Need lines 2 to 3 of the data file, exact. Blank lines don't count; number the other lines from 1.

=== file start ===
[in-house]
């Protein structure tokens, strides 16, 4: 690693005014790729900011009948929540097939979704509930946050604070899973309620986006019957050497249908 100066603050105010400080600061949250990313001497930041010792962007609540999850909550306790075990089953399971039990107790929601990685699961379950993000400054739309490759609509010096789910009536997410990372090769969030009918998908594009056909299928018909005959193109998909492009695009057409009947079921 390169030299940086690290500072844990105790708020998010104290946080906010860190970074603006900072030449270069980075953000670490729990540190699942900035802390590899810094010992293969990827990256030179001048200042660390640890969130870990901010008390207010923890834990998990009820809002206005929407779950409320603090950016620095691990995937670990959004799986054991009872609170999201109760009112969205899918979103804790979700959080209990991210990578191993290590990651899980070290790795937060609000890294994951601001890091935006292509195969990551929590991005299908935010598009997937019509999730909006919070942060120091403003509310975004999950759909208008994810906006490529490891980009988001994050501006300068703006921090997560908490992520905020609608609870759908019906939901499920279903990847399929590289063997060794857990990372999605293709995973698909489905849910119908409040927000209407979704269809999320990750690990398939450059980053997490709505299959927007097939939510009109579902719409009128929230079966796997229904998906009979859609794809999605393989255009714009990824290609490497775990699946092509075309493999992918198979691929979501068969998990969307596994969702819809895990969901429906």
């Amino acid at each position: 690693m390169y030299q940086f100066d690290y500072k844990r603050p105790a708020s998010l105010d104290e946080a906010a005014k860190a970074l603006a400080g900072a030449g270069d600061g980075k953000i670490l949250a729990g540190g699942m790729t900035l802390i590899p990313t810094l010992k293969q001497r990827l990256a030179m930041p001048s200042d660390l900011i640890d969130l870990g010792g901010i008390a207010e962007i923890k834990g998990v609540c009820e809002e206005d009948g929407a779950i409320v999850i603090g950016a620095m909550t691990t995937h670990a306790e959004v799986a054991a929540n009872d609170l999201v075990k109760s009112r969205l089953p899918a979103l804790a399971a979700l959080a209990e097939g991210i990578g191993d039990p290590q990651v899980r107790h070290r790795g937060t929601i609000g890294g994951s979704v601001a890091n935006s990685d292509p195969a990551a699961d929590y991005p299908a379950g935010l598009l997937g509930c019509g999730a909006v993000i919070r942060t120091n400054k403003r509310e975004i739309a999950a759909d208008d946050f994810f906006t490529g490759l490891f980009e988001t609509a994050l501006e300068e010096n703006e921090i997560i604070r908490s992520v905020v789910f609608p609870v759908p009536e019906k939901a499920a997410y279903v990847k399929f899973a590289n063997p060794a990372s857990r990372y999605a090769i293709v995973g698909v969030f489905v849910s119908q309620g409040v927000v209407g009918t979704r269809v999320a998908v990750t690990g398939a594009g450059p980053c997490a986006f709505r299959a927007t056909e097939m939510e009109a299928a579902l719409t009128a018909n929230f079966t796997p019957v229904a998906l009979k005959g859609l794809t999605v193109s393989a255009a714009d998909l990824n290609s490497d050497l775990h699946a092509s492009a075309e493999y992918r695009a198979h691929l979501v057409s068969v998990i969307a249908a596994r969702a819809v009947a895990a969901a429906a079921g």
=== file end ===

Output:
């Protein structure tokens, strides 16, 4: 690693005014790729900011009948929540097939979704509930946050604070899973309620986006019957050497249908 100066603050105010400080600061949250990313001497930041010792962007609540999850909550306790075990089953399971039990107790929601990685699961379950993000400054739309490759609509010096789910009536997410990372090769969030009918998908594009056909299928018909005959193109998909492009695009057409009947079921 390169030299940086690290500072844990105790708020998010104290946080906010860190970074603006900072030449270069980075953000670490729990540190699942900035802390590899810094010992293969990827990256030179001048200042660390640890969130870990901010008390207010923890834990998990009820809002206005929407779950409320603090950016620095691990995937670990959004799986054991009872609170999201109760009112969205899918979103804790979700959080209990991210990578191993290590990651899980070290790795937060609000890294994951601001890091935006292509195969990551929590991005299908935010598009997937019509999730909006919070942060120091403003509310975004999950759909208008994810906006490529490891980009988001994050501006300068703006921090997560908490992520905020609608609870759908019906939901499920279903990847399929590289063997060794857990990372999605293709995973698909489905849910119908409040927000209407979704269809999320990750690990398939450059980053997490709505299959927007097939939510009109579902719409009128929230079966796997229904998906009979859609794809999605393989255009714009990824290609490497775990699946092509075309493999992918198979691929979501068969998990969307596994969702819809895990969901429906």
């Amino acid at each position: 690693m390169y030299q940086f100066d690290y500072k844990r603050p105790a708020s998010l105010d104290e946080a906010a005014k860190a970074l603006a400080g900072a030449g270069d600061g980075k953000i670490l949250a729990g540190g699942m790729t900035l802390i590899p990313t810094l010992k293969q001497r990827l990256a030179m930041p001048s200042d660390l900011i640890d969130l870990g010792g901010i008390a207010e962007i923890k834990g998990v609540c009820e809002e206005d009948g929407a779950i409320v999850i603090g950016a620095m909550t691990t995937h670990a306790e959004v799986a054991a929540n009872d609170l999201v075990k109760s009112r969205l089953p899918a979103l804790a399971a979700l959080a209990e097939g991210i990578g191993d039990p290590q990651v899980r107790h070290r790795g937060t929601i609000g890294g994951s979704v601001a890091n935006s990685d292509p195969a990551a699961d929590y991005p299908a379950g935010l598009l997937g509930c019509g999730a909006v993000i919070r942060t120091n400054k403003r509310e975004i739309a999950a759909d208008d946050f994810f906006t490529g490759l490891f980009e988001t609509a994050l501006e300068e010096n703006e921090i997560i604070r908490s992520v905020v789910f609608p609870v759908p009536e019906k939901a499920a997410y279903v990847k399929f899973a590289n063997p060794a990372s857990r990372y999605a090769i293709v995973g698909v969030f489905v849910s119908q309620g409040v927000v209407g009918t979704r269809v999320a998908v990750t690990g398939a594009g450059p980053c997490a986006f709505r299959a927007t056909e097939m939510e009109a299928a579902l719409t009128a018909n929230f079966t796997p019957v229904a998906l009979k005959g859609l794809t999605v193109s393989a255009a714009d998909l990824n290609s490497d050497l775990h699946a092509s492009a075309e493999y992918r695009a198979h691929l979501v057409s068969v998990i969307a249908a596994r969702a819809v009947a895990a969901a429906a079921g």